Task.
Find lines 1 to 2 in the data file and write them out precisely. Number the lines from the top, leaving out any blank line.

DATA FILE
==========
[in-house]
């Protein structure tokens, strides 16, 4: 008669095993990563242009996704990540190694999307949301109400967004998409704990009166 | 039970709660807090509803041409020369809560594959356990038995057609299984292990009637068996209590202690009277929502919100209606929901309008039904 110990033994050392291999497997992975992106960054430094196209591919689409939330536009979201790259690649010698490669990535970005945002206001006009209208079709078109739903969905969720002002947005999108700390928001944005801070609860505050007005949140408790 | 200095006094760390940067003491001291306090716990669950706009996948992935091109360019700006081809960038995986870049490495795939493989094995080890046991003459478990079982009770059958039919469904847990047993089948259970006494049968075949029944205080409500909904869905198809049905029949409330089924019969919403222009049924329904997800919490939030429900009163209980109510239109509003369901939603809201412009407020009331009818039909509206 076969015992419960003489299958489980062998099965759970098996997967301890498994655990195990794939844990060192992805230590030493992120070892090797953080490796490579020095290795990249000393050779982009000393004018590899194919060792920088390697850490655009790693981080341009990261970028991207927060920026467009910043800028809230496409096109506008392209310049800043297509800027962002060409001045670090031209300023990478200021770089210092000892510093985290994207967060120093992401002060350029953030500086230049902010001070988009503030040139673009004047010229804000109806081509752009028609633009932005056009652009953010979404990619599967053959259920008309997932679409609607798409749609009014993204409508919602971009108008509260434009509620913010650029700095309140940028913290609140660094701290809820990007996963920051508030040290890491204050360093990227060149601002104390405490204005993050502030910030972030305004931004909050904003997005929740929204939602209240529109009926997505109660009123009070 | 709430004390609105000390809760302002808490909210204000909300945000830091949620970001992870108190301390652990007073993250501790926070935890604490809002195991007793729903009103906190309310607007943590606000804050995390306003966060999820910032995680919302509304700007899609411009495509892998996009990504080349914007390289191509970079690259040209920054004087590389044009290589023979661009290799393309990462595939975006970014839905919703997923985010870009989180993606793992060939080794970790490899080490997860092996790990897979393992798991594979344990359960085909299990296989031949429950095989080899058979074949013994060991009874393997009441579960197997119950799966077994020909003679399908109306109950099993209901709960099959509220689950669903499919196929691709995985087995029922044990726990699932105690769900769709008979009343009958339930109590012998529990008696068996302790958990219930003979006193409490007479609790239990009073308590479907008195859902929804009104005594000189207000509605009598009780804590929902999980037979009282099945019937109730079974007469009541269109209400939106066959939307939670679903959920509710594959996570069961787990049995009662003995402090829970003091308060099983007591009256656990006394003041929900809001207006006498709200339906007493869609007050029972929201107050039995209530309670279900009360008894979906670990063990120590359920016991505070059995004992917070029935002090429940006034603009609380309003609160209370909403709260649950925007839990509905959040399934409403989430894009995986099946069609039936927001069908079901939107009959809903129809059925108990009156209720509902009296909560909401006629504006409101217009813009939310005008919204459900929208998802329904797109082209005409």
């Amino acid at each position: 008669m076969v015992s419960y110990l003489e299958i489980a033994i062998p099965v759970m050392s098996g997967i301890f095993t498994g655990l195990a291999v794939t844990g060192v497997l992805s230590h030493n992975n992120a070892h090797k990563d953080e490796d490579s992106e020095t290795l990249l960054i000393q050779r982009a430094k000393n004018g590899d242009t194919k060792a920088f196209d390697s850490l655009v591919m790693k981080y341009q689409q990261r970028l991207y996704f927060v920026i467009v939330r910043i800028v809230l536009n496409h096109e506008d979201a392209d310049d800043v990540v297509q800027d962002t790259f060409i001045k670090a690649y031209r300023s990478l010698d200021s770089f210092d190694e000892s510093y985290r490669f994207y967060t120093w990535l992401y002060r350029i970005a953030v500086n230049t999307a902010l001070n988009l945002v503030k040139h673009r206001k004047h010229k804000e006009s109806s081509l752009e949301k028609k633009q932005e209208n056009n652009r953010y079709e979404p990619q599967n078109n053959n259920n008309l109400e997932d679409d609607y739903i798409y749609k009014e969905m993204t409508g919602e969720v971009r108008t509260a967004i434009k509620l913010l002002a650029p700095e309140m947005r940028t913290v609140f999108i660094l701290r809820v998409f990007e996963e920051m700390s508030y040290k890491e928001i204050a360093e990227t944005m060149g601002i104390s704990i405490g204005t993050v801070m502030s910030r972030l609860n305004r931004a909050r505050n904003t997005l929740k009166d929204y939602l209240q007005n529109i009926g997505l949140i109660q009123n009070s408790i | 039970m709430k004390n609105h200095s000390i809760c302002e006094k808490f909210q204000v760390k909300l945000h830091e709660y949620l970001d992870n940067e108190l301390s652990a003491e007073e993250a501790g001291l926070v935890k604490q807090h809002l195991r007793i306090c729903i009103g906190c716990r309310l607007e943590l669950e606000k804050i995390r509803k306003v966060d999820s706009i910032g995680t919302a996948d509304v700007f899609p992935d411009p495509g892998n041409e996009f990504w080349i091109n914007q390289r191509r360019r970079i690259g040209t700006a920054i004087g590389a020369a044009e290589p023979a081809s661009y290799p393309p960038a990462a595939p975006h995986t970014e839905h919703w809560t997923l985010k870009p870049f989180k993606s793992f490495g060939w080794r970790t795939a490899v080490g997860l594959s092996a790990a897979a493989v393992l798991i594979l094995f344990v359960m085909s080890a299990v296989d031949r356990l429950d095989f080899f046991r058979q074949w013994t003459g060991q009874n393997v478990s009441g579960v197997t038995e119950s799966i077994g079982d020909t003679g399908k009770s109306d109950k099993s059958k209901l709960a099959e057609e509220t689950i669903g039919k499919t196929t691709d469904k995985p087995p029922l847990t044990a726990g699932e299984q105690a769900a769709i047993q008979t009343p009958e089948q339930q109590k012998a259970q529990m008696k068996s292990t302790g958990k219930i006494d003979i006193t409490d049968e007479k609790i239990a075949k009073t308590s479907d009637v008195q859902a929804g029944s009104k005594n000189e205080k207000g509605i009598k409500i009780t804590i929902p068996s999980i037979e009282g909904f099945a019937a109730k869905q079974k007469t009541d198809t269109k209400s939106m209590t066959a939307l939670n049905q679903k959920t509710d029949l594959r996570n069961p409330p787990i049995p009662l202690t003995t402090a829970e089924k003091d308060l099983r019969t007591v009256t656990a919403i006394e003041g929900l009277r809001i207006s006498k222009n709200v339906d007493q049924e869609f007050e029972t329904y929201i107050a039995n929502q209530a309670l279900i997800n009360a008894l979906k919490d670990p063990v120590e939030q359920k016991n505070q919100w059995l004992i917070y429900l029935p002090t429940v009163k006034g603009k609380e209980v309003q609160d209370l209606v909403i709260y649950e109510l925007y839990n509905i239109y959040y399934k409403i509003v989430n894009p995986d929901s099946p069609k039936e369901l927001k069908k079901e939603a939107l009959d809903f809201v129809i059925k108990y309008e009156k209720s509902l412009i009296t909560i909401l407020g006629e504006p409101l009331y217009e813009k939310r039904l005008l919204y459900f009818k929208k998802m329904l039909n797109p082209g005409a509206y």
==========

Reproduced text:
[in-house]
């Protein structure tokens, strides 16, 4: 008669095993990563242009996704990540190694999307949301109400967004998409704990009166 | 039970709660807090509803041409020369809560594959356990038995057609299984292990009637068996209590202690009277929502919100209606929901309008039904 110990033994050392291999497997992975992106960054430094196209591919689409939330536009979201790259690649010698490669990535970005945002206001006009209208079709078109739903969905969720002002947005999108700390928001944005801070609860505050007005949140408790 | 200095006094760390940067003491001291306090716990669950706009996948992935091109360019700006081809960038995986870049490495795939493989094995080890046991003459478990079982009770059958039919469904847990047993089948259970006494049968075949029944205080409500909904869905198809049905029949409330089924019969919403222009049924329904997800919490939030429900009163209980109510239109509003369901939603809201412009407020009331009818039909509206 076969015992419960003489299958489980062998099965759970098996997967301890498994655990195990794939844990060192992805230590030493992120070892090797953080490796490579020095290795990249000393050779982009000393004018590899194919060792920088390697850490655009790693981080341009990261970028991207927060920026467009910043800028809230496409096109506008392209310049800043297509800027962002060409001045670090031209300023990478200021770089210092000892510093985290994207967060120093992401002060350029953030500086230049902010001070988009503030040139673009004047010229804000109806081509752009028609633009932005056009652009953010979404990619599967053959259920008309997932679409609607798409749609009014993204409508919602971009108008509260434009509620913010650029700095309140940028913290609140660094701290809820990007996963920051508030040290890491204050360093990227060149601002104390405490204005993050502030910030972030305004931004909050904003997005929740929204939602209240529109009926997505109660009123009070 | 709430004390609105000390809760302002808490909210204000909300945000830091949620970001992870108190301390652990007073993250501790926070935890604490809002195991007793729903009103906190309310607007943590606000804050995390306003966060999820910032995680919302509304700007899609411009495509892998996009990504080349914007390289191509970079690259040209920054004087590389044009290589023979661009290799393309990462595939975006970014839905919703997923985010870009989180993606793992060939080794970790490899080490997860092996790990897979393992798991594979344990359960085909299990296989031949429950095989080899058979074949013994060991009874393997009441579960197997119950799966077994020909003679399908109306109950099993209901709960099959509220689950669903499919196929691709995985087995029922044990726990699932105690769900769709008979009343009958339930109590012998529990008696068996302790958990219930003979006193409490007479609790239990009073308590479907008195859902929804009104005594000189207000509605009598009780804590929902999980037979009282099945019937109730079974007469009541269109209400939106066959939307939670679903959920509710594959996570069961787990049995009662003995402090829970003091308060099983007591009256656990006394003041929900809001207006006498709200339906007493869609007050029972929201107050039995209530309670279900009360008894979906670990063990120590359920016991505070059995004992917070029935002090429940006034603009609380309003609160209370909403709260649950925007839990509905959040399934409403989430894009995986099946069609039936927001069908079901939107009959809903129809059925108990009156209720509902009296909560909401006629504006409101217009813009939310005008919204459900929208998802329904797109082209005409």